Best Regards,Wildrose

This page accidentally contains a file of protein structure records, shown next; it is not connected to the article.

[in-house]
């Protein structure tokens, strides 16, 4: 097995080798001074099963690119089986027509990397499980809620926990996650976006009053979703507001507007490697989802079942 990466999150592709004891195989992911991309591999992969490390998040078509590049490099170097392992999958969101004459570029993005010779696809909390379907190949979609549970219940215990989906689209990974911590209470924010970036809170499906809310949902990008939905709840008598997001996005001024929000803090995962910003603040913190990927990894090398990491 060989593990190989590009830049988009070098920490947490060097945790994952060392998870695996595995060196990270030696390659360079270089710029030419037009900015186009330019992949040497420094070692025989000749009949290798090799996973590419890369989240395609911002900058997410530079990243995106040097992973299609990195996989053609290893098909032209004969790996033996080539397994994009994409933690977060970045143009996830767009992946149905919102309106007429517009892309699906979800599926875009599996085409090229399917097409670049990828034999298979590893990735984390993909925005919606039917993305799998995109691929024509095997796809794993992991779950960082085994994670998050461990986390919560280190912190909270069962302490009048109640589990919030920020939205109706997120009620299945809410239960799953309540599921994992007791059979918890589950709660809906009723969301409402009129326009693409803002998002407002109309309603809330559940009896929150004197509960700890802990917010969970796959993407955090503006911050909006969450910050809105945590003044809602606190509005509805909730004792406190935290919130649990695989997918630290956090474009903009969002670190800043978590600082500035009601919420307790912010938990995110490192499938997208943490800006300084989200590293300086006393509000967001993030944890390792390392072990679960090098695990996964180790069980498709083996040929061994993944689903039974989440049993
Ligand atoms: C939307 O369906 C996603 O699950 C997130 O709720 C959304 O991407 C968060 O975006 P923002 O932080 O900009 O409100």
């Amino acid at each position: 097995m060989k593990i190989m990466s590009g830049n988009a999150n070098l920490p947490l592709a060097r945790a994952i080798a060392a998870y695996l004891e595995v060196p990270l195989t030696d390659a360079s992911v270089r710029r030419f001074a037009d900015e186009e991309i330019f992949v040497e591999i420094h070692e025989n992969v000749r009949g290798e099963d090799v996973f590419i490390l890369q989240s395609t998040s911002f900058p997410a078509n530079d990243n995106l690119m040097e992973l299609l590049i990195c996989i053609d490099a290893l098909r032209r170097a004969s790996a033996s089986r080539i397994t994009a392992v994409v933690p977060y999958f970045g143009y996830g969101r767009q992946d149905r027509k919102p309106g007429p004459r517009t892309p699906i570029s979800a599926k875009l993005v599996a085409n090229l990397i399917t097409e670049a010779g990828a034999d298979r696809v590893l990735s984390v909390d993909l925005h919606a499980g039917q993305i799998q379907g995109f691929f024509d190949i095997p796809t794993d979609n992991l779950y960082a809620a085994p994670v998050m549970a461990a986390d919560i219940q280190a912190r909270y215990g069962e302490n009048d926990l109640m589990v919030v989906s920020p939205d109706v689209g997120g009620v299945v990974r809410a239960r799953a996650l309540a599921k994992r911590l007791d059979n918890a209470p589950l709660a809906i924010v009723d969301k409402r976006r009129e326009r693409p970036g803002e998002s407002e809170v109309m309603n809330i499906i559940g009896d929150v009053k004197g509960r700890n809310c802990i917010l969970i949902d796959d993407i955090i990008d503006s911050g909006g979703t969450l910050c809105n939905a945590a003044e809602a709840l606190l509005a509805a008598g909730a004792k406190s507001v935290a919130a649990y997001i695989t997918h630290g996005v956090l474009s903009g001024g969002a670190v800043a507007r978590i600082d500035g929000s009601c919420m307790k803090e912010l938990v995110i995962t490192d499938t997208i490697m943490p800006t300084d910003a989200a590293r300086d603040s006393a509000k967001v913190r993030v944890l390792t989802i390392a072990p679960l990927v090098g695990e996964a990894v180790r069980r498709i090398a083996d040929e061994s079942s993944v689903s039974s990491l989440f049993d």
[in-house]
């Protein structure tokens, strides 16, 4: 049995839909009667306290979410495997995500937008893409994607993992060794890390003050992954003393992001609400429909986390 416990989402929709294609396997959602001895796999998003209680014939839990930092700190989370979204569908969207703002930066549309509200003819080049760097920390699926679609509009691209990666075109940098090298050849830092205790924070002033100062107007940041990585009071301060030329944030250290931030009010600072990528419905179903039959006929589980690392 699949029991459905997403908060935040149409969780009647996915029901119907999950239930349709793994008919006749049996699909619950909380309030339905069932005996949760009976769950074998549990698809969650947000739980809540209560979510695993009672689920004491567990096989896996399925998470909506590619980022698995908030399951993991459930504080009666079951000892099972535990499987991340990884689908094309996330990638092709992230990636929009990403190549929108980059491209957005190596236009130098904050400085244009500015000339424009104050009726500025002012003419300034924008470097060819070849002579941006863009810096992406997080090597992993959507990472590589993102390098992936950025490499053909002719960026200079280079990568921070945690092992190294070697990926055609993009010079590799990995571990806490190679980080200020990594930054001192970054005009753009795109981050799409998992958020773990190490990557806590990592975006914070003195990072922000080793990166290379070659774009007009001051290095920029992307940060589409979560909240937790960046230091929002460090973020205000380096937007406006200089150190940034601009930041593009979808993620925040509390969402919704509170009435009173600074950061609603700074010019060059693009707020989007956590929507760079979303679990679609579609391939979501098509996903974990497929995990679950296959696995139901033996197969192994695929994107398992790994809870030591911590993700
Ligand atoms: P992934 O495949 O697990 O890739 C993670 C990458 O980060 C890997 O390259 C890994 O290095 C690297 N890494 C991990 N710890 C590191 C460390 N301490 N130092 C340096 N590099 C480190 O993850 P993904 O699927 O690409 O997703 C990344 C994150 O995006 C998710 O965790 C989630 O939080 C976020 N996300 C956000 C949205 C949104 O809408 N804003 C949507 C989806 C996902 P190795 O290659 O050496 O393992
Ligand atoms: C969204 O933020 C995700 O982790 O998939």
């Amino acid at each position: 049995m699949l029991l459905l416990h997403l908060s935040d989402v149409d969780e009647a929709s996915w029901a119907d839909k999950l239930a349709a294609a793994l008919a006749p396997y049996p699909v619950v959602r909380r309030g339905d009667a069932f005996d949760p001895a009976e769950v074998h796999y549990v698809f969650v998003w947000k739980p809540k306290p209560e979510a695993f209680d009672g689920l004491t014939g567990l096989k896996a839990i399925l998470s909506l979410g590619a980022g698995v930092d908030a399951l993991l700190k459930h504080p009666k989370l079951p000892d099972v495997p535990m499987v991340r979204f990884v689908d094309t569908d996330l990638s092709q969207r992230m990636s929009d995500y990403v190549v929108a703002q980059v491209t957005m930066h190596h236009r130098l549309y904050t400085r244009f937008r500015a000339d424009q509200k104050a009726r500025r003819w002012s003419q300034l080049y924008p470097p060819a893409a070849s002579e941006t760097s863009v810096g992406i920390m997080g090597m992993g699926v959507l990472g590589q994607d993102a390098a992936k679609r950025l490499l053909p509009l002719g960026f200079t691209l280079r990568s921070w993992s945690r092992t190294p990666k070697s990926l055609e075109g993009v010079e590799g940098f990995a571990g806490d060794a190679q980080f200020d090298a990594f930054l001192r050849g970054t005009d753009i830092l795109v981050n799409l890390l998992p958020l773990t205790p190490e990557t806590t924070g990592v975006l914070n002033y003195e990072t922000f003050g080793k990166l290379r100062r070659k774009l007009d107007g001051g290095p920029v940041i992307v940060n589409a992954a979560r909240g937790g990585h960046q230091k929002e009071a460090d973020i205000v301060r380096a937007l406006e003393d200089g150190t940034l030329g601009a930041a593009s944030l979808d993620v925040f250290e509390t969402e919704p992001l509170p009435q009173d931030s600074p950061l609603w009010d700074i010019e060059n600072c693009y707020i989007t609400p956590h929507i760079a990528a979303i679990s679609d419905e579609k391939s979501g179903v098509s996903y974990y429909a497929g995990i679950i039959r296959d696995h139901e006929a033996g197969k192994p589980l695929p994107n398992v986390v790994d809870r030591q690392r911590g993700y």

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Laylo,This is the HSI newsletter that I got this morning. Interesting that it deals with one of your subjects...simple sugars and carbs. I've copied it to share with you.I bet you'll appreciate your nutritionist even more after reading it.WildroseSimple MathHealth Sciences Institute e-AlertSeptember 11, 2003**************************************************************Dear Reader,While watching football last Sunday, I noticed a beer ad that claimed Miller Lite has half the carbohydrates of Budweiser Light. I was struck by the fact that a mainstream commercial was actually implying that it's good to lower your intake of carbohydrates. Of course, it's much too early to assume that the mainstream may be catching on to the fact that if everyone put as much effort into cutting their carbohydrate intake as they put into cutting cholesterol, the obesity epidemic, the type 2 diabetes epidemic, and the cardiovascular disease epidemic might eventually become non-epidemics. But as an HSI member reminded me in a recent e-mail, all carbs are not the same. So if you're trying to cut back on the carbohydrates in your diet, then it's useful to know which ones are the real culprits, and why. --------------------------------------------------------------Carbohydrates 101--------------------------------------------------------------The e-mail came from a member named John who said, "You should be educating the people about the difference between refined carbohydrates and complex carbohydrates. Refined carbohydrates are bad and complex carbohydrates are good." John is on the right track here, but we need to tweak the terminology a little bit. I asked our nutrition specialist, HSI Panelist Allan Spreen, M.D., to elaborate on John's e-mail, and he started out by noting that carbohydrate foods are basically broken down into two groups: "simple" and "complex" carbohydrates. And both of these groups can be further broken down into "refined" and "unrefined." --------------------------------------------------------------Nutrient needs--------------------------------------------------------------Let's start with the "refined simple" carbohydrates - what Dr. Spreen calls "the sweet stuff" - which includes "all the sugars of one form or another." And as he points out, the key word is "refined" because it represents the removal of nutrients required for the metabolism of the contained sugar. Without those nutrients, Dr. Spreen says, "Your body must draw from body stores of nutrients to metabolize the sugar. And draw it will. Once those stores are overtaxed disease sets in, or at least undesirable symptoms that hit wherever your body's weakest link happens to be. This removal of nutrients is the key to our demise, in my opinion. "But, it gets worse. Not only does the refining process remove nutrients, but it also concentrates the sugar within the simple carb food. This causes overstress on the pancreas, the organ responsible for removing sugar (glucose) from the bloodstream and shoving it into muscle cells to be burned as fuel. This overstress manifests as insulin over-secretion, causing (for a while, anyway, until it gives up) low blood sugar swings with a subsequent vicious cycle of blood sugar over-shooting and under-shooting as the body tries to auto-regulate."Ah, but it gets even worse. Another problem in most refining processes of simple carbs is the fact that nearly all fiber is removed. The fiber slows the release of the sugar into the system, easing the signal to the pancreas to release too much insulin too fast." And it's the fiber in fruits - which are unrefined simple carbohydrates - that helps make the sugar in fruit so much healthier than the sugar in refined carbs. That's why, as Dr. Spreen points out, the same healthy benefits are not found in fruit juice, "which is concentrated almost universally, and processed in other ways. It's better to eat your fruit, with clean edible skins. That way you've lowered the amount of sugar taken in, along with the fact that the natural fiber is still on board and the sugars are not as concentrated as they would be otherwise."--------------------------------------------------------------The good and the bad--------------------------------------------------------------As John stated in his e-mail, "complex carbohydrates are good." And generally speaking, there is some truth in that. But Dr. Spreen points out that, 'going complex' may not be all it's cracked up to be. "The basic complex carbs are the edible starches. That's flour, bread, cereals, grains and the like, along with most vegetables. Most of this group makes up the huge 'base' of the so-called Food Pyramid; that moronic image from government bureaucrats, which is in large part responsible for the unimaginable amount of obesity rampant in this country."Starches are simple carb molecules (sugars) that are linked together by special bonds before they can be used by the body as sugar. That can be a good thing, since the enzyme process needed for that breakdown takes time to work, and that delay slows the release of the sugars into our system (the same problem caused by refined simple carbs)."Unfortunately, the same principles apply in the case of refined complex carbs as to the simple ones: the sugars can be concentrated; they can have the necessary nutrients as well as the fiber removed. "As soon as a starch hits enzymes in your mouth, the starches begin the digestion process, and breaks down to (you guessed it) sugar. If those starches start without the nutrients and especially the fiber they originally contained, they are not only inferior foods, but they're also inferior foods with automatically concentrated starches, because the fiber's gone. As soon as the starch breaks down to sugar, you're back to a refined simple carb." --------------------------------------------------------------Hot potato--------------------------------------------------------------Nearly all our starches today are refined. And according to Dr. Spreen, it's extremely difficult (if not impossible) to find 100% unrefined pastas, breads or cereals. Yet we're told that pasta and bagels are excellent "diet foods"! And then there's the baked potato. Writing about this "third food item thrown into the daily 'diet' lunch," Dr. Spreen says, "The baked potato is as close to a pure, refined starch as you can get without actually refining it. I'd tell patients, if they felt obliged to eat a baked potato, to shell out most of it, add some butter, and eat the remainder, including the skin. That's not only where the fiber is, but also where much of the nutrition is, too. "So, be careful when you dig into a load of pasta or bagels. In terms of trying to lose weight, you're literally playing with a 'hot potato'." --------------------------------------------------------------Throwing a block--------------------------------------------------------------You may have heard about "starch blockers" - the weight loss products that promise to stop complex carbs from breaking down so they'll simply pass through your system. These starch blockers do work for some people, but there may be a price to pay. Dr. Spreen explains: "Breaking down starches, as we've said, requires an enzyme in saliva (and other digestive juices). This enzyme can be blocked, using plant-based enzyme blockers. If the starch is not broken down to sugar it becomes like cellulose; it is not metabolized and subsequently passes out of the system. However, you can't be assured that the starch you're blocking is unrefined, and the lack of fiber can be responsible for problems within the bowel other than just caloric absorption. "Again (and again, and again), it's not nice to fool Mother Nature!" And that's true whether you're blocking starches or refining carbohydrates.**************************************************************To start receiving your own copy of the HSI e-Alert, visit: